Who is the best Doctor Who? Well, it turns out that’s quite a question as the series approaches its 60th birthday. We’ve put together our list, but first of all a couple of ground rules.
We’ve only covered the 13 Doctors who had their own era. So, no John Hurt, no Jo Martin, and no movie Doc Peter Cushing. Sorry folks.
This is our opinion based on impact, critical reaction, and a big dollop of personal taste. As Doctor Who fans ourselves, we know different fans have different tastes and different takes when it comes to their favourite show, and this is ours for you to agree or disagree with.
After all, the great thing about Doctor Who is that there truly is something for everyone — and that’s what makes it so rich, joyous, and basically wonderful.
So, who is the best Doctor Who?
13. Colin Baker (The Sixth Doctor, 1984-1986)
Poor Colin. Thrown into the role with a questionable character brief and an even more questionable costume — just at the moment the show has fallen out of favour at the BBC. He really didn’t stand a chance. His Doctor’s caustic nature and antagonistic relationship with original companion Peri come in for much criticism.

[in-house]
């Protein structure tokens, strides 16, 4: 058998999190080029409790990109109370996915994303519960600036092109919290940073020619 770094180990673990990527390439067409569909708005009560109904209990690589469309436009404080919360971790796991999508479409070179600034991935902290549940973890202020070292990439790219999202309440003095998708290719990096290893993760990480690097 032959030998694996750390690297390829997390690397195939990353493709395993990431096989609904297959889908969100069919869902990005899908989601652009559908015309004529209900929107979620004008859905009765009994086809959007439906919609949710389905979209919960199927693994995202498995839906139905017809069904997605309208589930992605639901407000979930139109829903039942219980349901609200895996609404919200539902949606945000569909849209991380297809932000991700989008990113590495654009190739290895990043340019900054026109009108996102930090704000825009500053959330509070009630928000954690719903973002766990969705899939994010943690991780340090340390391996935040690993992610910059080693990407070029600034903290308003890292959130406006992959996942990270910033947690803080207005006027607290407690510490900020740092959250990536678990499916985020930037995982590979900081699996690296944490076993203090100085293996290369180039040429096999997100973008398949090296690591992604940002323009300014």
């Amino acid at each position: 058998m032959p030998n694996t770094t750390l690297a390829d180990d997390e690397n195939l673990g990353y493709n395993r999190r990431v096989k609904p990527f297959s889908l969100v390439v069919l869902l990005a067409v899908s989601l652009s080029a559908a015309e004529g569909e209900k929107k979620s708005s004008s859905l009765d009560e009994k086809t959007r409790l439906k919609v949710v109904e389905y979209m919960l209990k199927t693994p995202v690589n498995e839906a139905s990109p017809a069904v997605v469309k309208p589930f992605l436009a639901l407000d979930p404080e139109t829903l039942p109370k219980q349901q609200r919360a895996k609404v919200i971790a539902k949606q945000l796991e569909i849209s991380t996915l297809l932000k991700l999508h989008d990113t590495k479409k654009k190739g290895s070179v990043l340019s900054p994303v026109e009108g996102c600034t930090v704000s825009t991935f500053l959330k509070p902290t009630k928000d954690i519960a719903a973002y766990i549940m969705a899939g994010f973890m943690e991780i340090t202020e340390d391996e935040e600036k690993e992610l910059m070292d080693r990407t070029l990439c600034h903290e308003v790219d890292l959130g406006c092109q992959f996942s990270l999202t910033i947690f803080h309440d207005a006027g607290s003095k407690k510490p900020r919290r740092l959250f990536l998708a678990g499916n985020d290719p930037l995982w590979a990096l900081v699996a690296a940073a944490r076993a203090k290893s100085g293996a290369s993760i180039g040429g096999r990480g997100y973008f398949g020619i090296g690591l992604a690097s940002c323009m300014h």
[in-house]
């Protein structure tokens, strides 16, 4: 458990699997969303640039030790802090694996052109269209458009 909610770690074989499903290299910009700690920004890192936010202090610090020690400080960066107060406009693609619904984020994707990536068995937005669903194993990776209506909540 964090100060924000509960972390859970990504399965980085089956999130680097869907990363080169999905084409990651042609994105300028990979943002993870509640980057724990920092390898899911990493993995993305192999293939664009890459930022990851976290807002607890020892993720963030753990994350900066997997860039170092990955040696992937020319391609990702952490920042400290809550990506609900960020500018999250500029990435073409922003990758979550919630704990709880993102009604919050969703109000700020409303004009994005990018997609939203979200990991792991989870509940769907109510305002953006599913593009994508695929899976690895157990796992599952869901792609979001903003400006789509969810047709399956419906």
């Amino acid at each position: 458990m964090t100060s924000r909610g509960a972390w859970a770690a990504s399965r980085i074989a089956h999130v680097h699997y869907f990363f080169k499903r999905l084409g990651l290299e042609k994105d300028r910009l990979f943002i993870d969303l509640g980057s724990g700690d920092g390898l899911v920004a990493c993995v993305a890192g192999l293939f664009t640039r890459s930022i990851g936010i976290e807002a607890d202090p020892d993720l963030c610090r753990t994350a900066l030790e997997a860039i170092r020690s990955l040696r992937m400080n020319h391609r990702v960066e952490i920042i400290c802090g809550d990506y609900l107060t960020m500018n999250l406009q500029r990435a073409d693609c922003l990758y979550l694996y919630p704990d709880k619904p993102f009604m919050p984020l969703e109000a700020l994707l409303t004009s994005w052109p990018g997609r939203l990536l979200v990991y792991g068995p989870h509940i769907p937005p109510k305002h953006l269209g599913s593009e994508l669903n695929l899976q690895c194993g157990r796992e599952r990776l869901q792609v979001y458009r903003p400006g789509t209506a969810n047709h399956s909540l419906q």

Meanwhile, his tenure only lasted two full series, with an 18-month hiatus in the middle, during which most of the general public thought the show had been axed for good. But in Baker’s defence, the audio plays produced by Big Finish have allowed his Sixth Doctor to truly blossom, presenting a milder, more upbeat version and winning him a whole legion of new fans. But based on TV alone… sorry Colin.
Best story: Trial of a Time Lord, episodes 9-12
Terror of The Vervoids, as this section of Baker's second series is also known, is a light, fun and really quite silly Doctor Who story. But with a great Doctor/companion dynamic and plenty of hero moments for the Doc, this is what Colin could have been.
12. Paul McGann (The Eighth Doctor,1996, 2013)
McGann hasn’t had much of an outing as a screen Doctor. Apart from the single US-produced TV movie, his only other screen appearance is online short The Night of The Doctor, which delighted fans as a bonus "easter egg" during the show’s 50th birthday celebrations. But while the TV Movie came in for criticism, McGann’s performance was almost universally praised. His romantic take on the Doctor also pre-empted the new series characterization. Like Baker, McGann has come into his own in a series of Big Finish adventures, however based on TV, it always feels like he never quite got started.
Best story: The Night of the Doctor